Phenylboronate Amino Acid Building Blocks

Phenylboronate Amino Acid Building Blocks

Published on 20.03.2024

Boron is not boring at all! Today, we'll delve deeper into the exciting world of boronate-containing amino acid building blocks and unlock the potential of the next generation of peptides. Read on!

Boric acid and boronates can act as Lewis acids and form reversible covalent complexes with sugars, amines, hydroxamic acids etc. An interesting feature of boronic acids (BA) is that they can covalently pair with electron rich vicinal functions like, e.g., catechols (CA) and salicylhydroxamates (SHA), i.e., with Lewis-donors.

By incorporating BA and CA into linear structures (like, e.g., synthetic peptide backbones), you may obtain highly affine complementary strands with low spatial requirements. They can be used to encode binary information, to release payloads or to reversibly immobilize tagged structures, as this interaction depends on pH. While the bonds between BA and CA readily form at neutral pH, they will break when the surroundings become acidic, like it is the case in the microenvironments of many tumors, in the lysosomal compartment of cells, or simply by adjusting pH.


Illustration of the pH-dependent reversible reaction between a boronic acid-modified phenylalanine and a catechol-bearing residue (e.g., dihydroxy-L-phenylalanine).

 

In conjunction with salicylhydroxamates, boronate derivatives have been investigated for the controlled release of cytostatic drugs like, e.g., a boronate-modified Camptothecin.

 


A complex formed between the phenylboronate side chain of a synthetic peptide and the salicylhydroxamate moiety of an effector molecule. The latter may be released at weakly acidic conditions, e.g., in the lysosomal compartment.

 

Naturally, boron occurs as two isotopes: 10B (19.6%) and 12B (80.3%). When it is irradiated with thermal (= low energy) neutrons, 10B absorbs one neutron and becomes activated 11B, which is unstable and quickly decomposes into an alpha particle and a lithium ion. Concomitantly, a huge amount of energy (2.31 MeV) is released within a very narrow space: The corpuscular radiation is reaching only as far as 5-9 µm, which corresponds to the size of just a single cell, and thus makes it ideal for destroying tumors, while the surrounding healthy tissue is spared.

This phenomenon is exploited in an experimental medical technique named BNCT (boron neutron capture therapy) by first enriching boron containing molecules at the tumor site, followed by irradiation with thermal neutrons (which may be generated with an accelerator device). The accumulation of about 10 µg (1 µmol) of 10B per gram tissue is required. The selective uptake of boron by the targeted cells is of course essential and requires the precise delivery of boron containing probes.

To enable the convenient incorporation of boronates into peptides by solid phase synthesis, we have added three differently protected building blocks to our portfolio (see related products). The purpose of the pinanediol protection in FAA0010 is to prevent aggregation of the peptide during synthesis when several boronates are introduced. The pinanediol protection is conveniently removed during the release of the finished peptide with TFA. TentaGel® resins are recommended as solid support for SPPS. To adjust the solubility of the boronate containing peptide in aqueous media, charged amino acids like lysine may be added during SPPS.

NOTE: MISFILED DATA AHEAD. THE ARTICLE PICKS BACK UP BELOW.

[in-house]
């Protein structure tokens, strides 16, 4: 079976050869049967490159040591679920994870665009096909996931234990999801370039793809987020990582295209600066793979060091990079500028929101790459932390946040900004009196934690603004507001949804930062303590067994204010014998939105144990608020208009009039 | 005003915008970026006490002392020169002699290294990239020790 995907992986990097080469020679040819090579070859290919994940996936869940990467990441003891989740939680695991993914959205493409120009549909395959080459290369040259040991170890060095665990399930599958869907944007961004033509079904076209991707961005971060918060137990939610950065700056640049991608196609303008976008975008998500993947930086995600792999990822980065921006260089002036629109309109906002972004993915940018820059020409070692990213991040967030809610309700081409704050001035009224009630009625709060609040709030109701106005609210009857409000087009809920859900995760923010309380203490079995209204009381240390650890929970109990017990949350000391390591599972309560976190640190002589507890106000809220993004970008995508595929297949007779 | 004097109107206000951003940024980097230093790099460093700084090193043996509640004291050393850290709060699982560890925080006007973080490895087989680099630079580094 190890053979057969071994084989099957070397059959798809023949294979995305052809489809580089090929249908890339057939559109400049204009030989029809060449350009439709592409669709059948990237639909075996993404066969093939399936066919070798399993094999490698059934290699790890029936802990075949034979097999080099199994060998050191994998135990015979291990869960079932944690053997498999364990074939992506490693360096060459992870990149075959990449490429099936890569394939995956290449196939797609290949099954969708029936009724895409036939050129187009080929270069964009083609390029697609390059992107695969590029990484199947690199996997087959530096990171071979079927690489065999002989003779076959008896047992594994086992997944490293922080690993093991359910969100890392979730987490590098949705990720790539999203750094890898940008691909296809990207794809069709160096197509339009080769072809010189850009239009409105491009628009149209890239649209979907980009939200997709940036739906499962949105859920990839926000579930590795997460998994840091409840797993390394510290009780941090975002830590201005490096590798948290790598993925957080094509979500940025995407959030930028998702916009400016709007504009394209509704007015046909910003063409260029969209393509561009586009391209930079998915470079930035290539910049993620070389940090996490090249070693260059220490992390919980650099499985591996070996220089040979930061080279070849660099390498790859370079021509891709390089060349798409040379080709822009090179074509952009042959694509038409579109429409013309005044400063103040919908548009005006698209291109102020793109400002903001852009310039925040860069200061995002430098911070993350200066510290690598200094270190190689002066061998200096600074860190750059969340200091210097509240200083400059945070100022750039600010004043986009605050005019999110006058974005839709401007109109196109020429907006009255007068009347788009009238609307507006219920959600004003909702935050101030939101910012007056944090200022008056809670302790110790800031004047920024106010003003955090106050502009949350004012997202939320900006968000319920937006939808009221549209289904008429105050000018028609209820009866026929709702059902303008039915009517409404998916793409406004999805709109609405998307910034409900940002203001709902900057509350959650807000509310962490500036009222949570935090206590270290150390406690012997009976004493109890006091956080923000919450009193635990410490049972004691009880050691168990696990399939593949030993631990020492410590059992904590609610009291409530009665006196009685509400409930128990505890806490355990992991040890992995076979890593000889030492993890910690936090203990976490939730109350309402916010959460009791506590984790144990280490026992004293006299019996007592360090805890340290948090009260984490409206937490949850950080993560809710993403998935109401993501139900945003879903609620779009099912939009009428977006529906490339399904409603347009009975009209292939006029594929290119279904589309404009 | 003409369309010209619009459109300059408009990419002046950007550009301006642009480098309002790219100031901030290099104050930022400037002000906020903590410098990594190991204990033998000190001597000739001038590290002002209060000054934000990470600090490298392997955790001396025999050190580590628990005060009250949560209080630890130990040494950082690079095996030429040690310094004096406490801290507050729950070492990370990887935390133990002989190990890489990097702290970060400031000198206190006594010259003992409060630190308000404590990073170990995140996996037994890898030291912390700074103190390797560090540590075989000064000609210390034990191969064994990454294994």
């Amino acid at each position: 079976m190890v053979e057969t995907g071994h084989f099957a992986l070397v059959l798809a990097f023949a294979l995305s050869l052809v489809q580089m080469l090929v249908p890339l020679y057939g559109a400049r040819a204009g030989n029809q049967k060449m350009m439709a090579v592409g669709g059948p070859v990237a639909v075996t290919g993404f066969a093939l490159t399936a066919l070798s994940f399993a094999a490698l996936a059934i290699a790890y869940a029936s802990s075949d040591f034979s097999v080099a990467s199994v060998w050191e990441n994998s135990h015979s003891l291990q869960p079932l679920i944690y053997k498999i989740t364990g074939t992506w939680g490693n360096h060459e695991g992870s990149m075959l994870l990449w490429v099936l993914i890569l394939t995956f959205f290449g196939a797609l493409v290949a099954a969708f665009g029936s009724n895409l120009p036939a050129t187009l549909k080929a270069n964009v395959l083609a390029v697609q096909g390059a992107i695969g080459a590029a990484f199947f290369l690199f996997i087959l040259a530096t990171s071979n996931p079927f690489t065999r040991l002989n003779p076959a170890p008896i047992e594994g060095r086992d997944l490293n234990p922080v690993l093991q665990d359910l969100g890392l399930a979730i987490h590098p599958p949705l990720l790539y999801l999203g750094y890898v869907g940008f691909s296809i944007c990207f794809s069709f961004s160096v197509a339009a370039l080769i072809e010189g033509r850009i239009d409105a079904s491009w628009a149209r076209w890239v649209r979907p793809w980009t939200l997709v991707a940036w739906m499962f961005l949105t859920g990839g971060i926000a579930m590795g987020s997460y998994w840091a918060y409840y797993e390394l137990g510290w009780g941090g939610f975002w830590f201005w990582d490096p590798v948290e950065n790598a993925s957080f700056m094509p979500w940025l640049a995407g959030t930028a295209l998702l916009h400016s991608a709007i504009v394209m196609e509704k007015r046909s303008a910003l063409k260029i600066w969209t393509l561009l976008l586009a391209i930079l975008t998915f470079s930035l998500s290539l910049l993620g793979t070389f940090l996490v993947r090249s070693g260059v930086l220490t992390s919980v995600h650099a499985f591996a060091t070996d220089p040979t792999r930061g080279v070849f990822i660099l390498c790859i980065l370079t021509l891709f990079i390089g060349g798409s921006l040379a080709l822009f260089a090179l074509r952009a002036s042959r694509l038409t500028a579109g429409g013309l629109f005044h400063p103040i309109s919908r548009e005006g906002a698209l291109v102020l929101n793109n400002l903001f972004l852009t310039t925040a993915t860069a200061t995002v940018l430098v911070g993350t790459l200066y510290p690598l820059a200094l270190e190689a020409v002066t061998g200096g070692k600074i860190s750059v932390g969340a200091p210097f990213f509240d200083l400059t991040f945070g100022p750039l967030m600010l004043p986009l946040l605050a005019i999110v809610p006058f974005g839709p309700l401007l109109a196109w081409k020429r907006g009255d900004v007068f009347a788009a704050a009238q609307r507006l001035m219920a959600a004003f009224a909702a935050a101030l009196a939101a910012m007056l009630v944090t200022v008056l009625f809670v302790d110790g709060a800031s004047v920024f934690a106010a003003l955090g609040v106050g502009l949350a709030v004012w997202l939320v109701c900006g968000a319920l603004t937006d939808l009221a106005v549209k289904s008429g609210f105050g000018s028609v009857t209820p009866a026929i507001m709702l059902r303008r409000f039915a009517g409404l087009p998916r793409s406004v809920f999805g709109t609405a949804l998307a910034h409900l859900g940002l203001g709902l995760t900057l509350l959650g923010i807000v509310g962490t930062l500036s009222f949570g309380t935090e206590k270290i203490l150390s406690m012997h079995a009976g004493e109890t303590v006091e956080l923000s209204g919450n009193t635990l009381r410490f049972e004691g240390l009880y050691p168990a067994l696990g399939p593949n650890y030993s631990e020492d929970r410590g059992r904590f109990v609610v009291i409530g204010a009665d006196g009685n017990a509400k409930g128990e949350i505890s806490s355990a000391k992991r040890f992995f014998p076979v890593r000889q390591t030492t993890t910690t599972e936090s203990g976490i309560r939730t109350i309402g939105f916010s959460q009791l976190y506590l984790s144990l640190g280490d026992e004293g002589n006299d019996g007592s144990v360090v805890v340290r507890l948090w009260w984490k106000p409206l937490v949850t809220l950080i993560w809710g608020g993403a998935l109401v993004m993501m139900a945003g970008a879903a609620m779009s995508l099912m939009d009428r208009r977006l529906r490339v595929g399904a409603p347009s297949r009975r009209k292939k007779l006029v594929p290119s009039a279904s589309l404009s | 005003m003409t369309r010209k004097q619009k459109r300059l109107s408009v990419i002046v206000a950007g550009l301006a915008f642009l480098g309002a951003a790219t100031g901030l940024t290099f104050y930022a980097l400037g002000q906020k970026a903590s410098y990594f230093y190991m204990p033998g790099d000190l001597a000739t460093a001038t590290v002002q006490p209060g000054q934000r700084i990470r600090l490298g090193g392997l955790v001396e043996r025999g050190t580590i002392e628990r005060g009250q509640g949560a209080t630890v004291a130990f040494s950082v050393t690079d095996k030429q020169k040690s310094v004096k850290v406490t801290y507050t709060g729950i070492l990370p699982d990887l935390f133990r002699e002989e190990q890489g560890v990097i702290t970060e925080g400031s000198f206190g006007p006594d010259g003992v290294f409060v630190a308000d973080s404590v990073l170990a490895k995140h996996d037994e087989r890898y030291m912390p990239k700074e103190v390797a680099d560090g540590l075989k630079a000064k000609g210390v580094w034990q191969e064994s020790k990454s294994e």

→ You are interested in other linker technologies for drug delivery? Browse our brochure “Linkerology®”!

Discover TentaGel® and other available resins as well as application guidelines in our booklet! 

 

References:

Boron-Carbohydrate Interactions; B. Pappin, M. Kiefel, T. Houston; In book: Carbohydrates - Comprehensive Studies on Glycobiology and Glycotechnology; C. Chang (ed.). InTech 2012; http://dx.doi.org/10.5772/50630

Sequence Programming with Dynamic Boronic Acid/Catechol Binary Codes; M. Hebel, A. Riegger, M. Zegota, G. Kizilsavas, J. Gačanin, M. Pieszka, T. Lückerath, J. Coelho, M. Wagner, P. Gois, D. Ng, T. Weil; J Am Chem Soc. 2019; 141: 14026-14031. https://doi.org/10.1021%2Fjacs.9b03107

Dual Stimuli-Responsive Dynamic Covalent Peptide Tags: Toward Sequence-Controlled Release in Tumor-like Microenvironments; M. Zegota, M. Müller, B. Lantzberg, G. Kizilsavas, J. Coelho, P. Moscariello, M. Martínez-Negro, S. Morsbach, P. Gois, M. Wagner, D. Ng, S. Kuan, T. Weil; J Am Chem Soc. 2021; 143: 17047-17058. https://doi.org/10.1021/jacs.1c06559

Macrocyclic Dual-Locked “Turn-On” Drug for Selective and Traceless Release in Cancer Cells; D. Schauenburg, B. Gao, L. Rochet, D. Schüler, J. Coelho, D. Ng, V. Chudasama, S. Kuan, T. Weil; Angew. Chem. Int. Ed. 2024; e202314143. https://doi.org/10.1002/anie.202314143

Construction of targeted 10B delivery agents and their uptake in gastric and pancreatic cancer cells; S. Wang, Z. Zhang, L. Miao, J. Zhang, F. Tang, M. Teng, Y. Li; Front. Oncol. 2023; 13: 1105472. https://doi.org/10.3389/fonc.2023.1105472

Boron phenyl alanine targeted chitosan–PNIPAAm core–shell thermo-responsive nanoparticles: boosting drug delivery to glioblastoma in BNCT; M. Soleimanbeigi, F. Dousti, F. Hassanzadeh, M. Mirian, J. Varshosaz, Y. Kasesaz, M. Rostami; Drug Dev Ind Pharm. 2021; 47: 1607-1623. https://doi.org/10.1080/03639045.2022.2032132

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